There is growing concern that Burma’s economic metamorphosis has far outpaced its transition to democracy.
Burma’s army has forcibly recruited teenagers for decades. The practice is slowly changing, but many former child soldiers live with the scars of their experiences.
The purpose-built city of Naypyidaw—unveiled a decade ago this year–boasts 20-lane highways, golf courses, fast Wi-Fi and reliable electricity. The only thing it doesn’t seem to have is people.
Lured off the streets by false promises and recruited into the army as young boys, they returned home as men years later.
In Burma the use of child soldiers is commonplace, but under increasing international pressure small numbers are being released from service, returning to parents who thought them dead.
Confined to squalid camps, supposedly for their own "protection," Burma's persecuted Rohingya are slowly succumbing to starvation, despair and disease. Some are calling it a crime against humanity.
Burma promised to free its political prisoners. But some, particularly Kachins, remain behind bars.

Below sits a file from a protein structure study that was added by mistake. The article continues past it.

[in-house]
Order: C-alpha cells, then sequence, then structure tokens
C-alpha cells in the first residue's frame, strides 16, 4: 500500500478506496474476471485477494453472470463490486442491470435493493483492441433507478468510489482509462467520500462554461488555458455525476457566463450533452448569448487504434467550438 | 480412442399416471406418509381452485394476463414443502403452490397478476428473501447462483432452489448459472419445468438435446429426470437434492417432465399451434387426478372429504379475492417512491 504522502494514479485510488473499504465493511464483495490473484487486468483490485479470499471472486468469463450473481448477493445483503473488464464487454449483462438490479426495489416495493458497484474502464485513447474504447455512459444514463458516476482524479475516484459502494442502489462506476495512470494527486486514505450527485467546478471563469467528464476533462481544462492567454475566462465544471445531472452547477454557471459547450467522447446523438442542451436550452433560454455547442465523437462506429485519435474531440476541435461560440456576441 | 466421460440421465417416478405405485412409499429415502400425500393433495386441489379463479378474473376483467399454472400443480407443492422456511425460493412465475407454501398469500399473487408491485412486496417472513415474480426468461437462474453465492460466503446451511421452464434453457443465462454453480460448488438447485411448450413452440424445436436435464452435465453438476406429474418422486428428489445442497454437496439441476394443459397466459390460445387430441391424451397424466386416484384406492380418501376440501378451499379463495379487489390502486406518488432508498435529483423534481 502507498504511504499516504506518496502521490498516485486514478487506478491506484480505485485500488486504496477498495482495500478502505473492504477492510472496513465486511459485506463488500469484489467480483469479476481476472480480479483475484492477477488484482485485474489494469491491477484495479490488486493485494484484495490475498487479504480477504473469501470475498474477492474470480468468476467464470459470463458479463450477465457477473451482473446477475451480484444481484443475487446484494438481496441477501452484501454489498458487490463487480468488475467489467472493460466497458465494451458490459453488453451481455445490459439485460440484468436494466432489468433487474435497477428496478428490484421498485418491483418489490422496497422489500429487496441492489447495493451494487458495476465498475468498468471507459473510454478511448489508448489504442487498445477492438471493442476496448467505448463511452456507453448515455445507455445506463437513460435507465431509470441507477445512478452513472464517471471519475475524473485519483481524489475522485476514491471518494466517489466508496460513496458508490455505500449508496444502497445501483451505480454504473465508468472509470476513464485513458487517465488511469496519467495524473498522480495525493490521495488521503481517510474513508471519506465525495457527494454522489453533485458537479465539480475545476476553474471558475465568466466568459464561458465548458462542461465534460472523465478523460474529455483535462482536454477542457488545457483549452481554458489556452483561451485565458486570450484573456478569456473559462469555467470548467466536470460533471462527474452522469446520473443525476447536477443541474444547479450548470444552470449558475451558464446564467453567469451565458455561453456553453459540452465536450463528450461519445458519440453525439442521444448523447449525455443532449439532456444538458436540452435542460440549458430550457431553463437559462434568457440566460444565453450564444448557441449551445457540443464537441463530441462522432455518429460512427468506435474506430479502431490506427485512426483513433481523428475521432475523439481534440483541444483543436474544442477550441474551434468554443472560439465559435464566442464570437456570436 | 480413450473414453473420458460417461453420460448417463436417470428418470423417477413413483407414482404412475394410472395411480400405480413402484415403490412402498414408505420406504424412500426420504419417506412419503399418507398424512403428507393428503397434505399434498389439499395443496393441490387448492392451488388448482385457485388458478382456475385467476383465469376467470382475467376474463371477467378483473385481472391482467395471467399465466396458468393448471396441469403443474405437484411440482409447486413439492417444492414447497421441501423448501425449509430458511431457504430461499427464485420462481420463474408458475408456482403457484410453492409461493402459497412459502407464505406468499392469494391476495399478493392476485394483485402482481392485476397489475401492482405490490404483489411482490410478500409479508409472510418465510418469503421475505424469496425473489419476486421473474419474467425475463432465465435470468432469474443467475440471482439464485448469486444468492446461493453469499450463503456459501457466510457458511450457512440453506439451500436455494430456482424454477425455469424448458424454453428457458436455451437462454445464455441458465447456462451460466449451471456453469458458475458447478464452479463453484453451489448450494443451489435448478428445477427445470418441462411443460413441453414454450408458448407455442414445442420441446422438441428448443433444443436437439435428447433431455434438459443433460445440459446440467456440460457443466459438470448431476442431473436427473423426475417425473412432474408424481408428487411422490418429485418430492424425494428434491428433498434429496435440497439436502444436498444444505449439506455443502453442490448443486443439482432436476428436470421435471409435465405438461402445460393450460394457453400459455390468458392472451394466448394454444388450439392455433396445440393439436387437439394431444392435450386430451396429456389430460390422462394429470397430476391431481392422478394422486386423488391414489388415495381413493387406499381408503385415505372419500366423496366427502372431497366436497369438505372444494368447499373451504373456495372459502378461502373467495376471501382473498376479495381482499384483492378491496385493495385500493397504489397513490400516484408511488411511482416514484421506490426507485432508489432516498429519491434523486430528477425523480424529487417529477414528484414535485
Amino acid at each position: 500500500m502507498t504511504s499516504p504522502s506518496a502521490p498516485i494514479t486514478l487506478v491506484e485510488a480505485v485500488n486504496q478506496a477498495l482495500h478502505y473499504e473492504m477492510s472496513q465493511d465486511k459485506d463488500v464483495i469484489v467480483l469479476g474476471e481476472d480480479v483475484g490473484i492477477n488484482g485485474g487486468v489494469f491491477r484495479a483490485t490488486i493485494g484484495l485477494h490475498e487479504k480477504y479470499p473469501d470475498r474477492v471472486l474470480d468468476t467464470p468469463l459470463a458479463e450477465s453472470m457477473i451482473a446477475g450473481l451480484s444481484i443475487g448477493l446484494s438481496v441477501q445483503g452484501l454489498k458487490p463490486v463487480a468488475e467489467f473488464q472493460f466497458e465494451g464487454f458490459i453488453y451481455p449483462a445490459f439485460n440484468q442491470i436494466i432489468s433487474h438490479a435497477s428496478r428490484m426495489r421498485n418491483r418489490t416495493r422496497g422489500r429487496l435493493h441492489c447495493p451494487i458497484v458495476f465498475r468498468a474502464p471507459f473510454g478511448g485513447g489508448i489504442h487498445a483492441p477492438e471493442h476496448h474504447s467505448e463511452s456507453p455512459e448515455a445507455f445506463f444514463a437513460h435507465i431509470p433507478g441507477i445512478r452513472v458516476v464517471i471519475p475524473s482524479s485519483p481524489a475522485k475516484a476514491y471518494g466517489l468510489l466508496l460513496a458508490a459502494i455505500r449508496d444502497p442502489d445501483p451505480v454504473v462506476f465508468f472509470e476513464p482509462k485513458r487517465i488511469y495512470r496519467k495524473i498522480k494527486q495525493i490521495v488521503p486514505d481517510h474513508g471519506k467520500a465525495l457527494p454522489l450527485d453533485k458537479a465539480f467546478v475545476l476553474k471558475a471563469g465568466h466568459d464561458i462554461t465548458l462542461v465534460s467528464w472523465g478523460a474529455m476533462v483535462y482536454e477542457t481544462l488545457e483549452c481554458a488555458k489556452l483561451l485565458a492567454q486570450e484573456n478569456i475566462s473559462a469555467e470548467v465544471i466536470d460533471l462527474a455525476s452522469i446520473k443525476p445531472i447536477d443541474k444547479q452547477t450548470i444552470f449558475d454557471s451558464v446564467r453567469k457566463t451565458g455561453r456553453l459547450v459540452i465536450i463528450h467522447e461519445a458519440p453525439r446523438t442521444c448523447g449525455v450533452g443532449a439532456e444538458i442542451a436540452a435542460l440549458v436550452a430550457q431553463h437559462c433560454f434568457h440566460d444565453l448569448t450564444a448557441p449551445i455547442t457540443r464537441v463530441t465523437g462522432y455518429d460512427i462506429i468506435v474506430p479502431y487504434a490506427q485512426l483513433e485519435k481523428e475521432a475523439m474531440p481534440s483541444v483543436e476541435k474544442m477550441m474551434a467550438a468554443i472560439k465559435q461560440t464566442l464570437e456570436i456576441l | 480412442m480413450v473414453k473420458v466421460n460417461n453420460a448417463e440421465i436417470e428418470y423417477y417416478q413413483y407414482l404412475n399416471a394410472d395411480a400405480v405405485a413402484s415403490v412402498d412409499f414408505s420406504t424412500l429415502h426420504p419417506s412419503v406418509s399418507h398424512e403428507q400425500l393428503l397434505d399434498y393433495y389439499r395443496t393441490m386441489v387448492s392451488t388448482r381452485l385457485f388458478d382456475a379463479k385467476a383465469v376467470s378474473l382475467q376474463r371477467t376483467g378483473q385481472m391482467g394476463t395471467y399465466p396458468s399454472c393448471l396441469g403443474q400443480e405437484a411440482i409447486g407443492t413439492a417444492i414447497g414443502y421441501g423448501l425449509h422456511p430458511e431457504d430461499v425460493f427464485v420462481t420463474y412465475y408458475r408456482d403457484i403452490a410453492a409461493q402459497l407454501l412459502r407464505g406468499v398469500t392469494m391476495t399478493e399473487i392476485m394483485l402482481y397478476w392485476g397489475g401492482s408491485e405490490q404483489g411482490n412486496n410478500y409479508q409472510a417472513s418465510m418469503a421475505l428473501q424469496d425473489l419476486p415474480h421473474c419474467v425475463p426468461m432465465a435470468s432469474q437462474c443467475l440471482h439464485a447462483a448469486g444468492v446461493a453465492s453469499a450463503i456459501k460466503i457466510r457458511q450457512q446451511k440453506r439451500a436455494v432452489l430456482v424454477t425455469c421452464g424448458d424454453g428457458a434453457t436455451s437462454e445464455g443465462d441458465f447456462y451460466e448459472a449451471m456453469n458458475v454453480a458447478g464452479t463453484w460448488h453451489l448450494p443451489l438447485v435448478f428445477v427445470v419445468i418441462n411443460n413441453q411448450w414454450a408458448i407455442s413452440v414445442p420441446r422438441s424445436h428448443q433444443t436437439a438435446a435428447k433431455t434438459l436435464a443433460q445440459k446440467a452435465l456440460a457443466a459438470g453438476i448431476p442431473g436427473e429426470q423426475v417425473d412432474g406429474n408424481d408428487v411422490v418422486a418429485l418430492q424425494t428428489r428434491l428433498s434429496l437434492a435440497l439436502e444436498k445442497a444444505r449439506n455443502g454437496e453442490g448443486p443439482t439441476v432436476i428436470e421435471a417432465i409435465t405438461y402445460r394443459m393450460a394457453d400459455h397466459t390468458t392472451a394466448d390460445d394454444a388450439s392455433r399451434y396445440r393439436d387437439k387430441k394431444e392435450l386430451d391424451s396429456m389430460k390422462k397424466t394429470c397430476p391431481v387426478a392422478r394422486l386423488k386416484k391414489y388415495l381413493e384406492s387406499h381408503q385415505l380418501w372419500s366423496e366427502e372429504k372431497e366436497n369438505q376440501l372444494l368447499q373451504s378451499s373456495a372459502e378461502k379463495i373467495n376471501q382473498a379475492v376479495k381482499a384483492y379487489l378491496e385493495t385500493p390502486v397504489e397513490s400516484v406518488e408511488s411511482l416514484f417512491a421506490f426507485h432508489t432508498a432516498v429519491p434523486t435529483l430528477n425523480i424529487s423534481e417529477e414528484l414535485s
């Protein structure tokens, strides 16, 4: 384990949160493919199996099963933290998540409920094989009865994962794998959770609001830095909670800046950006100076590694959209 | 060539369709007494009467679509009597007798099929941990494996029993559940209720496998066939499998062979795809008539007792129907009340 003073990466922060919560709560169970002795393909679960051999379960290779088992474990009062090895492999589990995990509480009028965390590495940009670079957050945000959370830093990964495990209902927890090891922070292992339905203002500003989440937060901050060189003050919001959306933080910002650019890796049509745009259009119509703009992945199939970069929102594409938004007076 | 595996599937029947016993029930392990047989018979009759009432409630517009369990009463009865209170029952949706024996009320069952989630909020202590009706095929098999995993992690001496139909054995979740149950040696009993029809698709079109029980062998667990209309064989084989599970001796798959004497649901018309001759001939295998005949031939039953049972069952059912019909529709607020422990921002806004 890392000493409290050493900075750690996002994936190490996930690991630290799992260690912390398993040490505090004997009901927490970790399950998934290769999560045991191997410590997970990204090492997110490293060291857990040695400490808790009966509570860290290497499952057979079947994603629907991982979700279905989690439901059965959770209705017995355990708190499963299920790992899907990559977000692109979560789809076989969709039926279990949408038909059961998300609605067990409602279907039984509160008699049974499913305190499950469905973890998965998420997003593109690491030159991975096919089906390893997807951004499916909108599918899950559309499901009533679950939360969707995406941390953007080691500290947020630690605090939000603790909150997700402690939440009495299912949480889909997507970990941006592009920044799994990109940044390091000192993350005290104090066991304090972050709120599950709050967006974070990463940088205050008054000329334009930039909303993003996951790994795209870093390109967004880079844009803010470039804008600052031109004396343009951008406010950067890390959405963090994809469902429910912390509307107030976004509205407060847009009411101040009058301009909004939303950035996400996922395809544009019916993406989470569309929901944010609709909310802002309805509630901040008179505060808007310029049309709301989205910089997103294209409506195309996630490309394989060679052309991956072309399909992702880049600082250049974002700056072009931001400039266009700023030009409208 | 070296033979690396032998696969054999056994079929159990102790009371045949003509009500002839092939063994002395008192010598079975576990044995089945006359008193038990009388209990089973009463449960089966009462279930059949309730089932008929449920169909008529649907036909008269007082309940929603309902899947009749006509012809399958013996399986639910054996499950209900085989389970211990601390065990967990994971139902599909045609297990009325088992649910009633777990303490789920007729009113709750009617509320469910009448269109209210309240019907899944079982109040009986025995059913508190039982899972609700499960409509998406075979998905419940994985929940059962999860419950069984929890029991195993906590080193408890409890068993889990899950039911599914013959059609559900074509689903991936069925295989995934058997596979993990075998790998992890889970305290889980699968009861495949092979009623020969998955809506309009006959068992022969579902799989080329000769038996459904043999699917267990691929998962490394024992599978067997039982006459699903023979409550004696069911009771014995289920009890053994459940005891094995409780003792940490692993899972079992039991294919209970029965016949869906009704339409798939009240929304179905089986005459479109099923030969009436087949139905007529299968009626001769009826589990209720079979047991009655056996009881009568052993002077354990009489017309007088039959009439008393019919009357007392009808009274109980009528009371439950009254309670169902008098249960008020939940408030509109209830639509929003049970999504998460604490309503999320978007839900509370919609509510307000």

Community organizer Jessica Nhkum counsels women in an internally displaced persons (IDP) camp in Kachin. Many have suffered from sexual abuse, prolonged separation from family, and human trafficking.
Lawless borderlands between Burma, Laos and Thailand scene of largest massacre of Chinese civilians outside of China in over half a century. E-book explores who committed the murders.
Every summer, when thousands of Burmese girls cross the border to help harvest sugar cane in China, they run the risk of becoming wives with no legal status.
Large-scale displacement, lack of refugee protection, shortages of humanitarian aid and easy access to national boundaries have fueled widespread human trafficking in Burma's Kachin State.
In the wake of bloody sectarian violence last year, more and more Rohingyas are betting what little they still have on a dangerous journey at sea.